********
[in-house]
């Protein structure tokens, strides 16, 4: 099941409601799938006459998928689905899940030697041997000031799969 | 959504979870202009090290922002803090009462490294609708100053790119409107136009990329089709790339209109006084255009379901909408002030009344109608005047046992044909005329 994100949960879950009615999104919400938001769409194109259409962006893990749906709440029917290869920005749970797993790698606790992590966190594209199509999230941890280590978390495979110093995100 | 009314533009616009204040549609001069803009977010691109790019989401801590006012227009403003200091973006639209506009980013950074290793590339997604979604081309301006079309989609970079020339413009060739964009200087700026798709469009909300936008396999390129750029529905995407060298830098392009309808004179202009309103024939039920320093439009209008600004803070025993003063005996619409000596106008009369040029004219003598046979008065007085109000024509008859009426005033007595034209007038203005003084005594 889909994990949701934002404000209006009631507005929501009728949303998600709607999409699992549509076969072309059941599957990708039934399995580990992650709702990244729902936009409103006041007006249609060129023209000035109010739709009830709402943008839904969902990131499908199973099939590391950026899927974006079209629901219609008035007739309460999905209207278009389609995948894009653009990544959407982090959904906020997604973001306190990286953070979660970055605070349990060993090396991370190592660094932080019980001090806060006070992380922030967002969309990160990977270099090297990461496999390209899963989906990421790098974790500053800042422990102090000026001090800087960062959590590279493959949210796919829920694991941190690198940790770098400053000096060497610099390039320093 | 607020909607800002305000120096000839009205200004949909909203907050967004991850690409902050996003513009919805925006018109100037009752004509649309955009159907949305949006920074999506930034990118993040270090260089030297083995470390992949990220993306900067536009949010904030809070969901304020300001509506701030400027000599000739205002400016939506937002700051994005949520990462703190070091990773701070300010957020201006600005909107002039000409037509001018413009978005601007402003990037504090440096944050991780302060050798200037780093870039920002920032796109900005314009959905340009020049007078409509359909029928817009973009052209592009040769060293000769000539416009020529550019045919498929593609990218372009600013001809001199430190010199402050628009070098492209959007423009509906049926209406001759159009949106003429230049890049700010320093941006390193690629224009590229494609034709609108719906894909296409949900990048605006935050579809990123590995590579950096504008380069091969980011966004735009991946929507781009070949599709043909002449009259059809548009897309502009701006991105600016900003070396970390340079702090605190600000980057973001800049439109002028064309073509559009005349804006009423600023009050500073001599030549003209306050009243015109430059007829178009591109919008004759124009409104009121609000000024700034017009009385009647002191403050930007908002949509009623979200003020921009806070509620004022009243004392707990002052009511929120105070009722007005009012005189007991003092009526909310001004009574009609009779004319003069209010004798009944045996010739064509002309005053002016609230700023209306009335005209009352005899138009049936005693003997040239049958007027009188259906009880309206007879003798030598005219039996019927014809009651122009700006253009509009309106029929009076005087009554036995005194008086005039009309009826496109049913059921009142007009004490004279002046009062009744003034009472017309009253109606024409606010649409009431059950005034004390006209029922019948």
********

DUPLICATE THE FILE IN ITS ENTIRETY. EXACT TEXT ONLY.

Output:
[in-house]
């Protein structure tokens, strides 16, 4: 099941409601799938006459998928689905899940030697041997000031799969 | 959504979870202009090290922002803090009462490294609708100053790119409107136009990329089709790339209109006084255009379901909408002030009344109608005047046992044909005329 994100949960879950009615999104919400938001769409194109259409962006893990749906709440029917290869920005749970797993790698606790992590966190594209199509999230941890280590978390495979110093995100 | 009314533009616009204040549609001069803009977010691109790019989401801590006012227009403003200091973006639209506009980013950074290793590339997604979604081309301006079309989609970079020339413009060739964009200087700026798709469009909300936008396999390129750029529905995407060298830098392009309808004179202009309103024939039920320093439009209008600004803070025993003063005996619409000596106008009369040029004219003598046979008065007085109000024509008859009426005033007595034209007038203005003084005594 889909994990949701934002404000209006009631507005929501009728949303998600709607999409699992549509076969072309059941599957990708039934399995580990992650709702990244729902936009409103006041007006249609060129023209000035109010739709009830709402943008839904969902990131499908199973099939590391950026899927974006079209629901219609008035007739309460999905209207278009389609995948894009653009990544959407982090959904906020997604973001306190990286953070979660970055605070349990060993090396991370190592660094932080019980001090806060006070992380922030967002969309990160990977270099090297990461496999390209899963989906990421790098974790500053800042422990102090000026001090800087960062959590590279493959949210796919829920694991941190690198940790770098400053000096060497610099390039320093 | 607020909607800002305000120096000839009205200004949909909203907050967004991850690409902050996003513009919805925006018109100037009752004509649309955009159907949305949006920074999506930034990118993040270090260089030297083995470390992949990220993306900067536009949010904030809070969901304020300001509506701030400027000599000739205002400016939506937002700051994005949520990462703190070091990773701070300010957020201006600005909107002039000409037509001018413009978005601007402003990037504090440096944050991780302060050798200037780093870039920002920032796109900005314009959905340009020049007078409509359909029928817009973009052209592009040769060293000769000539416009020529550019045919498929593609990218372009600013001809001199430190010199402050628009070098492209959007423009509906049926209406001759159009949106003429230049890049700010320093941006390193690629224009590229494609034709609108719906894909296409949900990048605006935050579809990123590995590579950096504008380069091969980011966004735009991946929507781009070949599709043909002449009259059809548009897309502009701006991105600016900003070396970390340079702090605190600000980057973001800049439109002028064309073509559009005349804006009423600023009050500073001599030549003209306050009243015109430059007829178009591109919008004759124009409104009121609000000024700034017009009385009647002191403050930007908002949509009623979200003020921009806070509620004022009243004392707990002052009511929120105070009722007005009012005189007991003092009526909310001004009574009609009779004319003069209010004798009944045996010739064509002309005053002016609230700023209306009335005209009352005899138009049936005693003997040239049958007027009188259906009880309206007879003798030598005219039996019927014809009651122009700006253009509009309106029929009076005087009554036995005194008086005039009309009826496109049913059921009142007009004490004279002046009062009744003034009472017309009253109606024409606010649409009431059950005034004390006209029922019948």